The French press continues to comment on the price ceiling that the G7, Australia and the European Union are trying to introduce for Russian oil. In particular, the resource writes about this Capital.fr.
Beyond the designated ceiling, companies will be prohibited from providing services that enable maritime transport (freight, insurance, etc.). Currently, the G7 countries provide insurance services for 90% of the world's cargo, and the EU is a major player in maritime transport.
Russia, the world's second largest oil exporter, for its part, warned that it would no longer supply oil to countries that would accept the restriction. The price of a barrel of Russian Urals oil is currently hovering around $65, barely over the limit. However, the publication notes that the West is ready to actively "correct" the price ceiling bar.
And for oil refining products from the Russian Federation to Western countries, they plan to introduce a ceiling from February 5, 2023.
But more specifically, the topic concerns The Tribune.
The publication notes that "developed countries, primarily the United States, want to cut Moscow's revenues, but also want to avoid a sharp increase in oil prices, which within a few months would push inflation around the world to levels not seen since the 1970s. ". The West believes that it is quite capable of doing this.
Already, Russian crude oil exports rose to 2,4 million bpd in October from 1,5 million in January. So far, Russia has made up for its loss of market share in Europe by selling its oil at a discount to China and India. The latter, which bought only 100 bpd in January, imported 000 times more in October. For its part, China's imports of Russian black gold jumped from 10 to 1,6 million barrels by October. It is unlikely that these two countries will be able to absorb an additional million barrels per knock from this Monday. Moreover, the recovery economics China, i.e. the world's largest oil importer, is not expected until the end of the first half of 2023 due to Covid-19 and its strict policy “zero tolerance” for it, which limits business activity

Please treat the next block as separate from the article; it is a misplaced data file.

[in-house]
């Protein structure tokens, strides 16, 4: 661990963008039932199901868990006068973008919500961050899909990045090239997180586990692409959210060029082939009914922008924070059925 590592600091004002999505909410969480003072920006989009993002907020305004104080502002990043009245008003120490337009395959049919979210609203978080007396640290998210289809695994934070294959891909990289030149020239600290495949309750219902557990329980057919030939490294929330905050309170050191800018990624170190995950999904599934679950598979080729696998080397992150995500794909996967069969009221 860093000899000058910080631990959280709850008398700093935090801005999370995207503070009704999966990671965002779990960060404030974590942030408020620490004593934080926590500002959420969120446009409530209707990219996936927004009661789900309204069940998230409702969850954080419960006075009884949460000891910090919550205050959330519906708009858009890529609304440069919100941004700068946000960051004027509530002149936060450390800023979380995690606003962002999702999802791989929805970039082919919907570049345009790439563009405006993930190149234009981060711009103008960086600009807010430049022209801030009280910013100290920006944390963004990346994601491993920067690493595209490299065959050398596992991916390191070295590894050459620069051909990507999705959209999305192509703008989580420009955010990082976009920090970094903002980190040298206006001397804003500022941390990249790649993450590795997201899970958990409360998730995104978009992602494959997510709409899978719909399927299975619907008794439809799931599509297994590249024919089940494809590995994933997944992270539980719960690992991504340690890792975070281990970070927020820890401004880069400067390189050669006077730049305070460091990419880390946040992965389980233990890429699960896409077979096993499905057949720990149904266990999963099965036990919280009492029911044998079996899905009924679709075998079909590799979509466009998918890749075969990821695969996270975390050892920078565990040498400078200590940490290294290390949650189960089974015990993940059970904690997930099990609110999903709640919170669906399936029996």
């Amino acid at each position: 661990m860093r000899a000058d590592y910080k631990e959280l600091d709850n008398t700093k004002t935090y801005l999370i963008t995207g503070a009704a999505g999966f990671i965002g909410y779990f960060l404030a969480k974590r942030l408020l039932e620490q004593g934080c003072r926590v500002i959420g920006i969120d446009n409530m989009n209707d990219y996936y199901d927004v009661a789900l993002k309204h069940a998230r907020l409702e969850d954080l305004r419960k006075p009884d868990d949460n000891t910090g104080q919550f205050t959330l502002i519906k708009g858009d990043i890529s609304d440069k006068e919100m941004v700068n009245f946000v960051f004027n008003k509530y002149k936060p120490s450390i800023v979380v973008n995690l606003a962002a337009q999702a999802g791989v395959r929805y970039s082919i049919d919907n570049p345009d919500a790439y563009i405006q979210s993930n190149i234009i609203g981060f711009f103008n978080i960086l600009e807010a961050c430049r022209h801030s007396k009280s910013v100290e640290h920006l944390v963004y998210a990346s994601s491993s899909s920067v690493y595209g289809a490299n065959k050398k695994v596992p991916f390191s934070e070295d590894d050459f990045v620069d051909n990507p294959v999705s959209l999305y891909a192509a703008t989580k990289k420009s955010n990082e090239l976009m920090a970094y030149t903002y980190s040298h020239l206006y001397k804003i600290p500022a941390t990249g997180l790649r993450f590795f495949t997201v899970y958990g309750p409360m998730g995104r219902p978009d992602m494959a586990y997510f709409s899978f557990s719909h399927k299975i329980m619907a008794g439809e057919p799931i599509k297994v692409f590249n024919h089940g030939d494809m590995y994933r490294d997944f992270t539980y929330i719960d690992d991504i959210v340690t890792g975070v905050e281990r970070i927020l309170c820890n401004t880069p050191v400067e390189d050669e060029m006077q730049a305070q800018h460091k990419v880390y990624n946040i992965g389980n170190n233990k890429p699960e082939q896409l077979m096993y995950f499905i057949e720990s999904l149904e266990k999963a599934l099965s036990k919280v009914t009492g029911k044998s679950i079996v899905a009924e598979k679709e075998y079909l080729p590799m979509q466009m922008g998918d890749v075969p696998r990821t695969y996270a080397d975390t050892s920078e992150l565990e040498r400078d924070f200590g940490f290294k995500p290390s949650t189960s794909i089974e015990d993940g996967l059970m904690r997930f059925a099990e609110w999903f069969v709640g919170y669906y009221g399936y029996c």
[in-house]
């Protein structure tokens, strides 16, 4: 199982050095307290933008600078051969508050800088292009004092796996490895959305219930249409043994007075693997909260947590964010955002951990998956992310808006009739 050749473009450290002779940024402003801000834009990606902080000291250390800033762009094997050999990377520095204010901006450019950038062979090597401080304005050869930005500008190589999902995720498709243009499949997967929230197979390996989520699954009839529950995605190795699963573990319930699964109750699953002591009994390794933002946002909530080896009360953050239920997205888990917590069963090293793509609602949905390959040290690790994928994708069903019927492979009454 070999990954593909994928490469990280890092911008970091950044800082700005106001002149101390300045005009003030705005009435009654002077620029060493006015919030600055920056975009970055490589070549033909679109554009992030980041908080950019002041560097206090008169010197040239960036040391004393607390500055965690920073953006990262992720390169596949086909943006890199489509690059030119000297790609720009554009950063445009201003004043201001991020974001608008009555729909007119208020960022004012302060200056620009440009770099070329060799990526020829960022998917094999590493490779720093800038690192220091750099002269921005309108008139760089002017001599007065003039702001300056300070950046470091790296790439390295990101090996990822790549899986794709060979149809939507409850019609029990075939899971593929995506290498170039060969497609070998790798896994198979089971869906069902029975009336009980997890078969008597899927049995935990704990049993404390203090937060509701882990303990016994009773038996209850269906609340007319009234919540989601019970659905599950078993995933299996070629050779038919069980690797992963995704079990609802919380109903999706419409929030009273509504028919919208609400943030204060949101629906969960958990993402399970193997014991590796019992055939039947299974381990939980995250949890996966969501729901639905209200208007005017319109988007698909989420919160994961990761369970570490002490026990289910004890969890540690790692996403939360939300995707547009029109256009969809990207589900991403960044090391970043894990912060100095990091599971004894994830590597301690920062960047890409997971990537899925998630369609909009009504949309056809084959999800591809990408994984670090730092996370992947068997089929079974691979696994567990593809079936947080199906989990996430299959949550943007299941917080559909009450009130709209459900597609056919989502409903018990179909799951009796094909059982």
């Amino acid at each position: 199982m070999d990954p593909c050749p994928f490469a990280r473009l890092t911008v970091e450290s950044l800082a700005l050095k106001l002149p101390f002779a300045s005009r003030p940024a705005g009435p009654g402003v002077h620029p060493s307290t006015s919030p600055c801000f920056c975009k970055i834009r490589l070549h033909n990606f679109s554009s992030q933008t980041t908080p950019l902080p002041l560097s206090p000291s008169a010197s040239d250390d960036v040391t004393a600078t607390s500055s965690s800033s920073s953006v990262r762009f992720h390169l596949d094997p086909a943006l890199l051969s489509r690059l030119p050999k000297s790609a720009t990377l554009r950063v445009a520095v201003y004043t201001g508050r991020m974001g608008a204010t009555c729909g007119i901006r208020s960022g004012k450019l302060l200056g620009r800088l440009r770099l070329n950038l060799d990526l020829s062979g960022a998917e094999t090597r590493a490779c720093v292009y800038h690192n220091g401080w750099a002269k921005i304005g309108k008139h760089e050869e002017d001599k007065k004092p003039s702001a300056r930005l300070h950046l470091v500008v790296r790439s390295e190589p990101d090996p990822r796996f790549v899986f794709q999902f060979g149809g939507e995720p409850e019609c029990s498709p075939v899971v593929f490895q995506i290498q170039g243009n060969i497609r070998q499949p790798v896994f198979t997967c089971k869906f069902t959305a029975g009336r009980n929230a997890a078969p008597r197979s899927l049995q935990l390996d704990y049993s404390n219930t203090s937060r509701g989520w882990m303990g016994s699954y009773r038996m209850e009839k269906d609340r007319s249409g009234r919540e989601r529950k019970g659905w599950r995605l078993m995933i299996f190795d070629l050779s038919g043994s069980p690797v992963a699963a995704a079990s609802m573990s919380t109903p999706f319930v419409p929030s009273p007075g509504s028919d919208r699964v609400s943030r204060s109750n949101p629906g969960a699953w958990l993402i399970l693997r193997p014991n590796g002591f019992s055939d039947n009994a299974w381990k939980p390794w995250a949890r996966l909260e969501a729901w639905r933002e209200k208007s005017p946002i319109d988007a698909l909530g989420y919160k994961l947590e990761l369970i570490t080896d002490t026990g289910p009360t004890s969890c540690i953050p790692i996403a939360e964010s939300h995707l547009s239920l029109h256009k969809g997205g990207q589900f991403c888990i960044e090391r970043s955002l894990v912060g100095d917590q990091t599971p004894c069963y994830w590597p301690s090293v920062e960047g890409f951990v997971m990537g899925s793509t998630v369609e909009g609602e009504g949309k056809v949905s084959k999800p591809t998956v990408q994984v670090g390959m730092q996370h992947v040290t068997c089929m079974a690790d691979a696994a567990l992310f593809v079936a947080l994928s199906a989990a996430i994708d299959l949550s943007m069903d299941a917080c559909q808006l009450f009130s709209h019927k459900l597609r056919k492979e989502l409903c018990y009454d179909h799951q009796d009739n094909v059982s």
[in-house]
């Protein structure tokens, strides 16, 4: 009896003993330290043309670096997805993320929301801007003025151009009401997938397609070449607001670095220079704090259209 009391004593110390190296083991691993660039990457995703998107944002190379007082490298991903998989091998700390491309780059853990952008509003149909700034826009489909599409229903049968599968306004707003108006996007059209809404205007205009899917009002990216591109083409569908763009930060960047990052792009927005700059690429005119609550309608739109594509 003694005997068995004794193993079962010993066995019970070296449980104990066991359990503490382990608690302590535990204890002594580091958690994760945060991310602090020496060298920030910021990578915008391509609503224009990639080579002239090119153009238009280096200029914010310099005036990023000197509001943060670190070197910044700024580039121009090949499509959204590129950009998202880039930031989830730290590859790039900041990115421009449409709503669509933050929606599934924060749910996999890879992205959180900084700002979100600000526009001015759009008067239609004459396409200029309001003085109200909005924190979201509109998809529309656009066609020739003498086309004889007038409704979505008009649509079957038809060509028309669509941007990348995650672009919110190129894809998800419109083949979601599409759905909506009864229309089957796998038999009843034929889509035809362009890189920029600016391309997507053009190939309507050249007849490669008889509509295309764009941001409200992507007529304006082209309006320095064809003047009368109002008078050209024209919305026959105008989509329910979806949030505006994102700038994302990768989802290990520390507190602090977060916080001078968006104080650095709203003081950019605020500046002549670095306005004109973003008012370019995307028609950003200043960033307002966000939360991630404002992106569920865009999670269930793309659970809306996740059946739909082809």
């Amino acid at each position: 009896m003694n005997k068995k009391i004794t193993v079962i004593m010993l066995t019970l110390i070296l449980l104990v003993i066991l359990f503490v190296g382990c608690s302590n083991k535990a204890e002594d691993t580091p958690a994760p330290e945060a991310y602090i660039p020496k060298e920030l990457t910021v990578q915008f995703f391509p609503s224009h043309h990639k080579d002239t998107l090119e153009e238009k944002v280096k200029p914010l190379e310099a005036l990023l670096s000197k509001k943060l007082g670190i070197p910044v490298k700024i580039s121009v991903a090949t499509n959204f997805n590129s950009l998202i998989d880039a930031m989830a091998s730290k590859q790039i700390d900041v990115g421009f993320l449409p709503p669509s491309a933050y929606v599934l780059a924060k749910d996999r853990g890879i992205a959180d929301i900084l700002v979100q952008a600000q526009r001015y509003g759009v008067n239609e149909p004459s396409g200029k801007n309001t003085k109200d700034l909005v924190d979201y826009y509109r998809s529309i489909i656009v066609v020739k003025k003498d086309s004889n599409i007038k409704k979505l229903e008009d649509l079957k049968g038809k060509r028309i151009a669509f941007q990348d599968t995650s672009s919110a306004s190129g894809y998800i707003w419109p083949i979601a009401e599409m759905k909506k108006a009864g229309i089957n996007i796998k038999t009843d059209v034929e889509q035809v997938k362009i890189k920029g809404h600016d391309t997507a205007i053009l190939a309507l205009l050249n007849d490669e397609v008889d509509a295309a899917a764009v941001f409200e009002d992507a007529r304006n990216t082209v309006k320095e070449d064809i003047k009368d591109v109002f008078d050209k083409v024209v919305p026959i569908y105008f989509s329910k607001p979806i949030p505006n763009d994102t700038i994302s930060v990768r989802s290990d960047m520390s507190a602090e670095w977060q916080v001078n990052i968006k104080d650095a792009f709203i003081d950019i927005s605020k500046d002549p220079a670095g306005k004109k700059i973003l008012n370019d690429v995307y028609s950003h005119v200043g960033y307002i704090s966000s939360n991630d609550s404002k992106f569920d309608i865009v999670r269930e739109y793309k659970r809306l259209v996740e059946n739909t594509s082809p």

- says the analytics under the heading Embargo européen sur le pétrole russe: le grand saut dans l'inconnu du marché pétrolier.
Nevertheless, if the Russians have a problem with markets, La Tribune argues further, then European oil refiners, in turn, should find an alternative to Russian oil. They will be able to look for it in the Persian Gulf and Africa, or risk buying Russian oil through intermediaries.
The European Commission is aware of this and has prepared measures to impose sanctions on countries that circumvent the European embargo, thus sending a threat, first of all, to Turkey.